7
$\begingroup$

There is a recent contest in our school.

Let $$ \begin{align} N=&\ 330450543498916787547705429904371272937979054655009\\&\ 6798365073248346973369906393714646262613023152668672 \end{align} $$

I am asked to find the $31$st root of $N$ without using any calculator or logarithm in $30$ seconds.

Since $N$ is a large number, I don't know how to solve this problem without using any calculator or logarithm in $30$ seconds, except for the fact that the $31$st root of $N$ must be even.

How can I find the $31$st root of $N$ without using any calculator or logarithm in $30$ seconds?

Is there any way to calculate the $31$st root of a large number without using any calculator or logarithm in $30$ seconds?

$\endgroup$
10
  • 3
    $\begingroup$ Since there is a 30-second time limit, is this a problem from a programming contest? Or are you only allowed 30 seconds to evaluate the 31st root by hand? $\endgroup$
    – Scene
    Mar 23, 2023 at 1:36
  • 2
    $\begingroup$ @WillJagy, alright, thanks. I thought you were talking to me haha. $\endgroup$
    – aqualubix
    Mar 23, 2023 at 1:37
  • 3
    $\begingroup$ log(the number)/31~4. it ending in 8, you only have 9899/5, ~1980 to check. i imagine it taking about 30 seconds to count the digits though. lol. in for answers $\endgroup$
    – David P
    Mar 23, 2023 at 1:38
  • 2
    $\begingroup$ WA returns $N=2028^{31},$ btw. $\endgroup$
    – aqualubix
    Mar 23, 2023 at 1:45
  • 3
    $\begingroup$ "Since $N$ is a large number, I don't know how to solve this problem " would you know how to solve it if $N$ was (a lot) smaller? $\endgroup$ Mar 23, 2023 at 10:57

3 Answers 3

10
$\begingroup$

The number $N$ has $103$ digits in decimal, so its $31$th root must be a $4$-digit number (if it is an integer at all). The unit digit is $8$ of the result by modulo arithmetic. Contestants with programming experience may be familiar with the number $$ 2^{31} = 2\,147\,483\,648, $$ so $2000^{31} \approx 2.1 \times 10^{102}$, which is smaller than the desired number $N \approx 3.3 \times 10^{102}$ by about $1.2 \times 10^{102}$. Let the result be $2000 + n$ for some $n \ll 2000$ with unit digit $8$. Using the binomial approximation $$ (2000 + n)^{31} \approx 2000^{31} + 31 \cdot 2000^{30} n $$ for $n \ll 2000$, we have $$ n \approx \frac{1.2 \times 10^{102}}{31 \cdot 2000^{30}} \lesssim 0.04 \times 10^{102 - (90 + 9)} = 40 $$ using the result $$ 2^{30} = 1\,073\,741\,824 \gtrsim 10^9, $$ where the inequality holds by ... quite a bit. This result follows from the value of $2^{31}$, which we assumed familiarity with. So $n \lesssim 40$ by quite a bit, and since the unit digit of $n$ is $8$, it seems that $28$ is a plausible guess. Indeed, it turns out that $N = 2028^{31}$.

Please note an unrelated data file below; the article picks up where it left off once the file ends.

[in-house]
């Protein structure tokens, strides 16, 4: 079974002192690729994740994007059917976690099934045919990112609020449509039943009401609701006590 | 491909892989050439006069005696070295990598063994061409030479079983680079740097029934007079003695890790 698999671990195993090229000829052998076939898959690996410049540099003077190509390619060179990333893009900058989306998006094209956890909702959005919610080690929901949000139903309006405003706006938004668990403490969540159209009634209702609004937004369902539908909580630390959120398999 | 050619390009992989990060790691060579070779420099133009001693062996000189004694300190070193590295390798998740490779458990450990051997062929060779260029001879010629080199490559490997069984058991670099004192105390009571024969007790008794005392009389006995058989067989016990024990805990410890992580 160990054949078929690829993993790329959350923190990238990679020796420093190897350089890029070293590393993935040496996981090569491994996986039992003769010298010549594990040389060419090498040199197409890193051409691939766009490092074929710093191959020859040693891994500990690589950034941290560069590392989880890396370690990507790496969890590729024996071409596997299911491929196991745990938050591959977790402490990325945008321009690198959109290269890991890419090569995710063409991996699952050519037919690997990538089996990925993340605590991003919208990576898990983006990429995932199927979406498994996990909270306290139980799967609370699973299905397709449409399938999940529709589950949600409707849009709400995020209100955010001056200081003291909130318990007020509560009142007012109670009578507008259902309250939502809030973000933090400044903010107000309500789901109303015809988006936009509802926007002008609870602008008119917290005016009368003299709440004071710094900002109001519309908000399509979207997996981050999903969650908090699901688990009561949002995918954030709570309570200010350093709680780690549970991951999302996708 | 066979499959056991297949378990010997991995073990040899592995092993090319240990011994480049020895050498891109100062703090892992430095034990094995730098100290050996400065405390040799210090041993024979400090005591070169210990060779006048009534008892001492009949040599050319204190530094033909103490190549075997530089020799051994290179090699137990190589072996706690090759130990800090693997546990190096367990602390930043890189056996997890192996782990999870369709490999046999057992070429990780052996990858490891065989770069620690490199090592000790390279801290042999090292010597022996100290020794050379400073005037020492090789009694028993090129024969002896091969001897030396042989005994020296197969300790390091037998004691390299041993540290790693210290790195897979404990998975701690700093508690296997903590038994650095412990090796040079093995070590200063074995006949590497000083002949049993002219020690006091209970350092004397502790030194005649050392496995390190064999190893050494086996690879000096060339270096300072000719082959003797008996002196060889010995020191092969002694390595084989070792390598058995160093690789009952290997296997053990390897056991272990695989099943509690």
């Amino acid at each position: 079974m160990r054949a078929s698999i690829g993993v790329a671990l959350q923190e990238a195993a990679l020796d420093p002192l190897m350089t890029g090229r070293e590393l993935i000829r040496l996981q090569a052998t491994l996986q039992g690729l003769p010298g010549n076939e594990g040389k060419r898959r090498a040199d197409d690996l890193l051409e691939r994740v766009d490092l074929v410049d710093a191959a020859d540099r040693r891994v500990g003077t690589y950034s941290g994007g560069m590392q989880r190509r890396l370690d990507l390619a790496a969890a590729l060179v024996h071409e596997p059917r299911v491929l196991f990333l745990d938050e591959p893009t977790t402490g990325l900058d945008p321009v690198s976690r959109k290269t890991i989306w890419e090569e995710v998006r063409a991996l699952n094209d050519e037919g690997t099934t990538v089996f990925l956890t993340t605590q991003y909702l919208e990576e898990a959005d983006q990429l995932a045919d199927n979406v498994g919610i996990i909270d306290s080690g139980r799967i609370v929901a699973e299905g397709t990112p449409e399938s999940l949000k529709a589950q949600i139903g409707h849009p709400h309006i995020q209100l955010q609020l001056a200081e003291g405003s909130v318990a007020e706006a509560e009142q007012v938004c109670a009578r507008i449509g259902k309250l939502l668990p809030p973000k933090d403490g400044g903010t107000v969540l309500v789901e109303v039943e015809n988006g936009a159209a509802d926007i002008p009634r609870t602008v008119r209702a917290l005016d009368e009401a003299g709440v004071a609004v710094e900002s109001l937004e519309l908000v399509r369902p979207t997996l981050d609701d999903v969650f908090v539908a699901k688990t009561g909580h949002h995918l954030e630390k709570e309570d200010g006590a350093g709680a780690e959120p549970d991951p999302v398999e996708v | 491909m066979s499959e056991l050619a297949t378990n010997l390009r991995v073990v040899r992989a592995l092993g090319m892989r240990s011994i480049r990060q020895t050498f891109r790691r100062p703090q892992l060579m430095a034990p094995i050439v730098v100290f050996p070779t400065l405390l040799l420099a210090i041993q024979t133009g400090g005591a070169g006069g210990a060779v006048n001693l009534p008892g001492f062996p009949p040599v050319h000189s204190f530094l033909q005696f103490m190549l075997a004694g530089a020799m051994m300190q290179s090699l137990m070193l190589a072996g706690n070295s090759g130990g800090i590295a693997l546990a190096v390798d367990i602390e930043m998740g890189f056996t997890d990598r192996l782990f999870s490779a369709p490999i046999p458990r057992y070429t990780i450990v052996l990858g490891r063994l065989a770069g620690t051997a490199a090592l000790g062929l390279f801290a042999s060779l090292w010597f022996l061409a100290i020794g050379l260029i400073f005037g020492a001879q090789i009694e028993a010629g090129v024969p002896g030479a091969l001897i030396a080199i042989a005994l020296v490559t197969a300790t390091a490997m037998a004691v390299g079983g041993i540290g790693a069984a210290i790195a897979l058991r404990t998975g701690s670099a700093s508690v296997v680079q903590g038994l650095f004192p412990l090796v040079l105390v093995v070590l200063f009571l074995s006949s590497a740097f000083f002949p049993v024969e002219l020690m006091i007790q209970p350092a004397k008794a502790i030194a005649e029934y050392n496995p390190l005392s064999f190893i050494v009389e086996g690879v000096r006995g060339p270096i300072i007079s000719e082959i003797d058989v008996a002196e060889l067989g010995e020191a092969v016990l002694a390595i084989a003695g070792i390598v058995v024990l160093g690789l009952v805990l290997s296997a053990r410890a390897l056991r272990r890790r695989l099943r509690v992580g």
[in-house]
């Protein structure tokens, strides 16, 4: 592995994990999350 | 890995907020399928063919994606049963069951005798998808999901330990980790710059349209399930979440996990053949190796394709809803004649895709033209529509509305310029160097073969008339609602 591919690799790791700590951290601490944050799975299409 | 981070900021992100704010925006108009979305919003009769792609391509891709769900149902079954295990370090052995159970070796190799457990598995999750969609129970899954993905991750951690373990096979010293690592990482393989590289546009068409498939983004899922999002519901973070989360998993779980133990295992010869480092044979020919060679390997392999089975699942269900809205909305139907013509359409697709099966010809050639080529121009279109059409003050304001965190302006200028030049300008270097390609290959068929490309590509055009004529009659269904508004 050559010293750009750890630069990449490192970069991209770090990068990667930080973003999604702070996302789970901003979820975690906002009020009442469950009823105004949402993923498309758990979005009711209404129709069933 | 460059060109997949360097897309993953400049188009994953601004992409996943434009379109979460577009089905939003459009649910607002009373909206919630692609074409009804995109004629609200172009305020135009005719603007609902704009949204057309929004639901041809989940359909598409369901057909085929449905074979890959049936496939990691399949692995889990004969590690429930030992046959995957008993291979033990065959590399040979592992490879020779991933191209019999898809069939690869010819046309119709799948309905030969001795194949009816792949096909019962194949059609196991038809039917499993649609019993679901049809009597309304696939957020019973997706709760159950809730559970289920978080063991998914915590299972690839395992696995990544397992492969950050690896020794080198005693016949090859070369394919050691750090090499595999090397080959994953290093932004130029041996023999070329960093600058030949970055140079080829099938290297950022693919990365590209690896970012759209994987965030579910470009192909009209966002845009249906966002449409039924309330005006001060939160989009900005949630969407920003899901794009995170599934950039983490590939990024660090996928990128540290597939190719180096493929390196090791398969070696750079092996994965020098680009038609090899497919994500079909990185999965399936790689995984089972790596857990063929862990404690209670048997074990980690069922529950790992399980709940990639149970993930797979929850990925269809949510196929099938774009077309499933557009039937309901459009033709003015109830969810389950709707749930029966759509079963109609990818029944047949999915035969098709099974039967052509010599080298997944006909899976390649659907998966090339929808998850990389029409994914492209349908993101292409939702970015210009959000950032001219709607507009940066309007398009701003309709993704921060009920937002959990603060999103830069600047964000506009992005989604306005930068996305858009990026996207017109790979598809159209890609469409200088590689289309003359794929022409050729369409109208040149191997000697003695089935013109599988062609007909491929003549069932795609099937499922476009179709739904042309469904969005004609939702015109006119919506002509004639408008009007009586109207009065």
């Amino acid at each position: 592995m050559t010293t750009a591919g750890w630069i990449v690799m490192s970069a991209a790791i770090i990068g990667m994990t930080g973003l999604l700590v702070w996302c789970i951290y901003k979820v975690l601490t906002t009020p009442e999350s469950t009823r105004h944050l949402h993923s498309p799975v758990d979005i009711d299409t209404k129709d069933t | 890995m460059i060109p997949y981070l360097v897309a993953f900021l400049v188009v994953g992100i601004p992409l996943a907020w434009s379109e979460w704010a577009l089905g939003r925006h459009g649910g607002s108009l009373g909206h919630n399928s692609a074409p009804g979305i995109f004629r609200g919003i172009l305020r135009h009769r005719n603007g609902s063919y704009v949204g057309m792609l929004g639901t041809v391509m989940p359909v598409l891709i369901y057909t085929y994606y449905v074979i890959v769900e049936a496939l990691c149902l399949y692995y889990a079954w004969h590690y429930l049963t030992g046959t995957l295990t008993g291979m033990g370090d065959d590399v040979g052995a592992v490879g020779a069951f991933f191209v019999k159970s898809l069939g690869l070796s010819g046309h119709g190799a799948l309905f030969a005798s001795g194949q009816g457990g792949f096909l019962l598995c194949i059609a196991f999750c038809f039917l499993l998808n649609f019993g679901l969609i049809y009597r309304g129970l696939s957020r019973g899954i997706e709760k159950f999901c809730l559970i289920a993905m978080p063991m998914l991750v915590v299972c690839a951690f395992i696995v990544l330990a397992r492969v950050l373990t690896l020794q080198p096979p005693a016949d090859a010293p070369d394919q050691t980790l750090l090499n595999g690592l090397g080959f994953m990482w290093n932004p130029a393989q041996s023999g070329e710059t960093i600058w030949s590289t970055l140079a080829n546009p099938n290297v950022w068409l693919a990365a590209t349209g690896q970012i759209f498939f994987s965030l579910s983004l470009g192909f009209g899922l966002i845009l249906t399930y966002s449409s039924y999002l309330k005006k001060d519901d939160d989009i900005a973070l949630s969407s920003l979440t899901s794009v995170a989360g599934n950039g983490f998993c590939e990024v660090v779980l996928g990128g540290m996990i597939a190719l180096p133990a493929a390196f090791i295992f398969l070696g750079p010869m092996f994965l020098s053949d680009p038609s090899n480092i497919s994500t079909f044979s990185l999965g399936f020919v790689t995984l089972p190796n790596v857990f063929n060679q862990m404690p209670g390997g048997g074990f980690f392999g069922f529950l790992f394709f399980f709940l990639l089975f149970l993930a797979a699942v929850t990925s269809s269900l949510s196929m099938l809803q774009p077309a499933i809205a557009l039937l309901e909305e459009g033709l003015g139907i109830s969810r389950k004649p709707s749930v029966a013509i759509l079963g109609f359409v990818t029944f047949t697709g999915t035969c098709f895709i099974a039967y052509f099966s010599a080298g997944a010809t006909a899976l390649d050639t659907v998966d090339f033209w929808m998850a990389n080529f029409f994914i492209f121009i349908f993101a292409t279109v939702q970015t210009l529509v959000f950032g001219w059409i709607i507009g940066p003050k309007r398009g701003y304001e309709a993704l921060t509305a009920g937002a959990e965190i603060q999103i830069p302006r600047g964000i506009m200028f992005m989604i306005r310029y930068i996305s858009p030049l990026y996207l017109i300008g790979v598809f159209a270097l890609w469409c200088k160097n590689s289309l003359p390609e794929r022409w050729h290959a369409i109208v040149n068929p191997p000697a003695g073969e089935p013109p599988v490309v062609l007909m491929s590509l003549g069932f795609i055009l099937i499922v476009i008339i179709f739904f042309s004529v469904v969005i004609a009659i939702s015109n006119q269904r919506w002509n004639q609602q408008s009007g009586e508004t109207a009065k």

Unfortunately, I cannot think of a feasible solution that only takes 30 seconds.

$\endgroup$
7
$\begingroup$

This approach is computable without a calculator, and arguably could be implemented in 30 seconds by someone (not me) really quick at arithmetic if they knew it beforehand.

Let the answer be $a$.

  1. Show that $ 2000 < a$ by bounding -> Count number of digits, approximate $2^{31} = 2 \times (2^{10})^3 \approx 2\times (10^3)^3 $. This shows that $a$ is "very close" to 2000.

    • If desired, show that $a < 2300$ for rigor. Less important if we just need to be confident enough to give a numerical answer.
  2. Show that $ a \equiv 48 \pmod {330}$ via:

  • $a \equiv 0 \pmod{2}$ -> Immediate from last digit
  • $a \equiv 0 \pmod{3}$ -> Rule of 3, have to sum digits.
  • $ a \equiv 3 \pmod{5}$ -> Immediate from last digit. $ 2 \equiv a^{31} \equiv a^{-1} \pmod{5}$.
  • $ a \equiv 4 \pmod{11}$ -> Rule of 11, have to sum and subtract digits. $ 4 \equiv a^{31} \equiv a \pmod{11}$.
  1. Hence conclude that $ a = 2028$.

Note: We could use the Rule of 7 "Double and subtract" in place of the Rule of 11.


Original approach:

Let the answer be $a$.

  1. Since $a$ has 103 digits, so $ a < 10000$.
    • In fact we can show that $ a \approx 2000 $ (and ideally bound it under 2500). There's a subsequent modification that uses this.
  2. Let's consider primes $p$ such that $ a^{31} \equiv a \pmod{p}$.
    • If $ p \mid a$, then $ p \mid S$.
    • If $ p \not \mid a$, then we have $ a^{30} \equiv 1 \pmod{p}$.
    • Hence, we focus our attention on $p = 2, 3, 7, 11, 31$, to help us determine $a$.
  3. Doing the divisibility calculations
    • $ a \equiv 0 \pmod{2}$,
    • $a \equiv 0 \pmod{3}$,
    • $a \equiv 5 \pmod{7}$,
    • $a \equiv 4 \pmod{11}$,
    • $a \equiv 13 \pmod{31} $.
  4. Hence, $ a \equiv 2028 \pmod{14322}$.
    • Since we know $a \approx 2000$, we could avoid calculating mod 31, and still get $ a \equiv 180 \pmod{462}$ to conclude that $a = 2028$.

$\endgroup$
4
$\begingroup$

This comes as an obvious answer, but if the question had appeared on a programming contest, brute force with Python allows well under $30$ seconds:

N = 3304505434989167875477054299043712729379790546550096798365073248346973369906393714646262613023152668672
n = 1
while n ** 31 != N:
    n += 1
print(n) # 2028

Completes in about $1$ millisecond on my machine.

As L. F.'s answer points out, checking only $4$-digit numbers starting with $1000$ reduces the time further.

And even faster by just computing the result directly:

print(N ** (1/31)) # 2027.9999999999995

if a little floating-point inaccuracy is permitted.

Of course, let's not forget that all the tricks have been implemented for us already in a language like Python. Doing so in a low-level language such as C (in which there are integer limits) would be a different story.

$\endgroup$
2
  • 2
    $\begingroup$ "without using any calculator". :-/ $\endgroup$ Mar 23, 2023 at 9:55
  • $\begingroup$ Ah, missed that. Thank you for pointing it out! $\endgroup$
    – Scene
    Mar 23, 2023 at 14:38

You must log in to answer this question.

Not the answer you're looking for? Browse other questions tagged .